What Isra wal Miraj can teach us about tolerance
Yesterday the Islamic world celebrated the Isra wal Miraj, the Prophet Mohammad’s miraculous night journey from Mecca to Jerusalem (Isra) and his ascension to heaven (Miraj). This event profoundly shaped Islam as it was on this night that the frequency of daily prayers was set. The story of the Isra wal Miraj also indirectly affected the western world, inasmuch as it influenced one of the West’s great works of literature, Dante’s Inferno.
This 14th century poem, by the Florentine Dante Aligheri, is one part of the larger poetic work known as the Divine Comedy. The Inferno tells of Dante receiving a guided tour of the nine levels of hell, encountering en route a multitude of sinners hideously transformed in ways that bespeak the nature of their earthly transgressions. For example, those whose sin was fortune telling are depicted as creatures with their heads twisted 180 degrees, requiring them to walk backwards to see where they are going – a fittingly poetic punishment for those who tried to see the future. At each of the nine levels of hell, Dante encounters various personifications of vice, such as lust, gluttony, miserliness and wrath to name a few.
When we reach the eighth level of hell, the infamous Canto 28 of the poem, things get very controversial. Level 8 is where Dante houses what he describes as the fraudulent. This includes hypocrites, thieves and schismatics. It is within this level of hell that Dante chooses to place the Prophet Mohammad and Ali ibn Abi Talib, Islam’s fourth caliph, and the cousin and son-in-law of Prophet Mohammad.
In Dante’s day, for many Roman Catholics, Islam was an avowed enemy; Muslims were the infidel to be reviled and injured with impunity. Given that Dante may have borrowed some of his ideas for the Divine Comedy from Islamic sources (without giving credit), the negative portrayal of important Islamic personages as fraudulent seems particularly unjust, unkind and underhanded. There are several prominent scholars including the late Miguel Asin Palacios, a Roman Catholic priest and scholar of Arabic and Islamic studies, who argue strongly that Dante’s Divine Comedy is heavily influenced by an Islamic text known as Kitab Al Miraj (the book of ascension).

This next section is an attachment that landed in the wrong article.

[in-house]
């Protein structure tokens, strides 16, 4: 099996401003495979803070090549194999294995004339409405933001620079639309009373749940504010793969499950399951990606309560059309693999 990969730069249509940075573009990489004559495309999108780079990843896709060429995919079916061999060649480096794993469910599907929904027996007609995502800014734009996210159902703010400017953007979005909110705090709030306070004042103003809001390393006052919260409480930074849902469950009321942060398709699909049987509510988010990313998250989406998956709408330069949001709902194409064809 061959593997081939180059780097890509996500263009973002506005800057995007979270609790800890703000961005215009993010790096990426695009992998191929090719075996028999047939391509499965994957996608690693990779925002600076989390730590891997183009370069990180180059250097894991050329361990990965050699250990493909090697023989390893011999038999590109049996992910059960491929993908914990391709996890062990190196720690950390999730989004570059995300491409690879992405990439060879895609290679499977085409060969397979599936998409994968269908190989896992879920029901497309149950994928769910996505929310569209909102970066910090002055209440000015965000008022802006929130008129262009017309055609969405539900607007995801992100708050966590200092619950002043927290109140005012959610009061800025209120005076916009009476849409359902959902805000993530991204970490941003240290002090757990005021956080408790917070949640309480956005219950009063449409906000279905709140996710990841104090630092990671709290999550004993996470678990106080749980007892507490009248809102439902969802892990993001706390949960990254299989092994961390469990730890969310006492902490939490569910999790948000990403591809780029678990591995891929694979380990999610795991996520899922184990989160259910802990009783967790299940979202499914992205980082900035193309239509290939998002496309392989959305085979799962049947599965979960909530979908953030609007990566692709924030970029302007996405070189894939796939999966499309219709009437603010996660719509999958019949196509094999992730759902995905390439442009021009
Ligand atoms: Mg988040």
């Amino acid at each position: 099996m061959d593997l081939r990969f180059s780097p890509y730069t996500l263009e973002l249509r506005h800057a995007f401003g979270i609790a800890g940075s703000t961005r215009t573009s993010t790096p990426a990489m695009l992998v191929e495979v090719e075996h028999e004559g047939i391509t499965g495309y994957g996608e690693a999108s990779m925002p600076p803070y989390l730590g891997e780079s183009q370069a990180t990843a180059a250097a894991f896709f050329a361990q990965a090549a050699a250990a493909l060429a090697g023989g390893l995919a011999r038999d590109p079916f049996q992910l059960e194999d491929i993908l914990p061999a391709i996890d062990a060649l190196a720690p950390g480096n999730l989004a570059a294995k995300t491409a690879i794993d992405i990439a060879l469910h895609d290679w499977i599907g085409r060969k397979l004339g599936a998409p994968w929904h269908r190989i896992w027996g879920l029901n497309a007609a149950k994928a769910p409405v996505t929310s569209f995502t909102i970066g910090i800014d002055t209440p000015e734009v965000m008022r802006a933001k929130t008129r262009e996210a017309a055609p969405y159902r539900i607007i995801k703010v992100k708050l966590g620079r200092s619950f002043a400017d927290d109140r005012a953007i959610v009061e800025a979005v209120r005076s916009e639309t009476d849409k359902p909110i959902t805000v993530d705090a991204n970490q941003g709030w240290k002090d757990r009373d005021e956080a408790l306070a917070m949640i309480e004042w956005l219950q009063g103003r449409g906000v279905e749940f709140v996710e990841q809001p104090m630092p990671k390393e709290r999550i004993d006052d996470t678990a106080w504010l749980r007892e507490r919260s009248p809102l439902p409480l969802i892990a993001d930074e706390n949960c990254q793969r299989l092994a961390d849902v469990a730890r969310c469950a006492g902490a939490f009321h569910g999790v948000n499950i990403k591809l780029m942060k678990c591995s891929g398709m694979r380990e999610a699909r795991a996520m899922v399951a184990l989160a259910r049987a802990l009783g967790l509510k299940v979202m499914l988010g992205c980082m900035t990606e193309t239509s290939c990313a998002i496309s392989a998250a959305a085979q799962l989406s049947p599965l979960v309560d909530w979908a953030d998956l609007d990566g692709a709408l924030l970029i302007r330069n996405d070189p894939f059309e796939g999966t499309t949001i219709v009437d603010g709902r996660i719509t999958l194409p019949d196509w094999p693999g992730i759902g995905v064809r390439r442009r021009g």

The Kitab Al Miraj was translated from Arabic into Latin and Spanish a century before Dante’s work.
We can perhaps overlook Dante’s poem as simply being characteristic of the religious intolerance of his time. The demonisation and persecution of non-Christians in parts of medieval Europe is well documented.
Unfortunately, such intolerance is not restricted to any particular faith, nation or time.
Religious intolerance is on the rise. The Pew Research Centre’s latest annual study on global restrictions on religion suggests a global increase in religious intolerance, either in the form of “social hostilities” or “governmental restrictions on religious practice”.
Social hostilities tend to be related to the harassment of religious groups and can take the form of verbal or physical abuse, desecration of holy sites, harassment and discrimination etc. The UAE, despite its broad ethnic and religious diversity, appears to be relatively free from overt social hostilities between religious groups.
Unsurprisingly, among the 197 nations included in the Pew survey, the UAE was among those nations categorised as being low on the social hostilities index. Having a low score, however, is no cause for complacency – a low score is not the same as a zero score.
One way for us to challenge intolerance is for us to educate ourselves about the beliefs, festivals and practices of people with religious world views other than our own.
This involves cultivating curiosity, open-mindedness and above all else compassion. If you know little about Isra wal Miraj, why not ask a Muslim colleague or friend to explain its significance?
Dr Justin Thomas is an associate professor at Zayed University
On Twitter: @DrJustinThomas
Published: April 23, 2017 04:00 AM